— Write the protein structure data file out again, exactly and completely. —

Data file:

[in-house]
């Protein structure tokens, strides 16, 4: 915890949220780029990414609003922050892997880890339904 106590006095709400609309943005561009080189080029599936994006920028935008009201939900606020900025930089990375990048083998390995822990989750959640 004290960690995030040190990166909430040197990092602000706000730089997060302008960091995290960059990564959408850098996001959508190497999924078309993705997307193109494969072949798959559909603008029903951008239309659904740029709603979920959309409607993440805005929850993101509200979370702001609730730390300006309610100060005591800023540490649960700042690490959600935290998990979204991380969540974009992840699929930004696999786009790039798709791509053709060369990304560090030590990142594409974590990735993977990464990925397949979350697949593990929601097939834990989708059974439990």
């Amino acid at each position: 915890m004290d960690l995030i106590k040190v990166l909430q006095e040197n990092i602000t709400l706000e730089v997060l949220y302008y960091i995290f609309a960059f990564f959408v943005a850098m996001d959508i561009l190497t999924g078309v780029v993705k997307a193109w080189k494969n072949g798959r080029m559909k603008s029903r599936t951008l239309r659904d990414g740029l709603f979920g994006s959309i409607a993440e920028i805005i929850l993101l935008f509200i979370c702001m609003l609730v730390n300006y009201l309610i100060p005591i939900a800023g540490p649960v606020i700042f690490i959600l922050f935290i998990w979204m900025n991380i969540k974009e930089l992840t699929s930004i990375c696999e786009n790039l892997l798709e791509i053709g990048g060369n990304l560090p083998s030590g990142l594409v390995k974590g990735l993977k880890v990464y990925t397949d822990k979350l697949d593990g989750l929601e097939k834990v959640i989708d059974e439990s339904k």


[in-house]
């Protein structure tokens, strides 16, 4: 915890949220780029990414609003922050892997880890339904 106590006095709400609309943005561009080189080029599936994006920028935008009201939900606020900025930089990375990048083998390995822990989750959640 004290960690995030040190990166909430040197990092602000706000730089997060302008960091995290960059990564959408850098996001959508190497999924078309993705997307193109494969072949798959559909603008029903951008239309659904740029709603979920959309409607993440805005929850993101509200979370702001609730730390300006309610100060005591800023540490649960700042690490959600935290998990979204991380969540974009992840699929930004696999786009790039798709791509053709060369990304560090030590990142594409974590990735993977990464990925397949979350697949593990929601097939834990989708059974439990």
């Amino acid at each position: 915890m004290d960690l995030i106590k040190v990166l909430q006095e040197n990092i602000t709400l706000e730089v997060l949220y302008y960091i995290f609309a960059f990564f959408v943005a850098m996001d959508i561009l190497t999924g078309v780029v993705k997307a193109w080189k494969n072949g798959r080029m559909k603008s029903r599936t951008l239309r659904d990414g740029l709603f979920g994006s959309i409607a993440e920028i805005i929850l993101l935008f509200i979370c702001m609003l609730v730390n300006y009201l309610i100060p005591i939900a800023g540490p649960v606020i700042f690490i959600l922050f935290i998990w979204m900025n991380i969540k974009e930089l992840t699929s930004i990375c696999e786009n790039l892997l798709e791509i053709g990048g060369n990304l560090p083998s030590g990142l594409v390995k974590g990735l993977k880890v990464y990925t397949d822990k979350l697949d593990g989750l929601e097939k834990v959640i989708d059974e439990s339904k």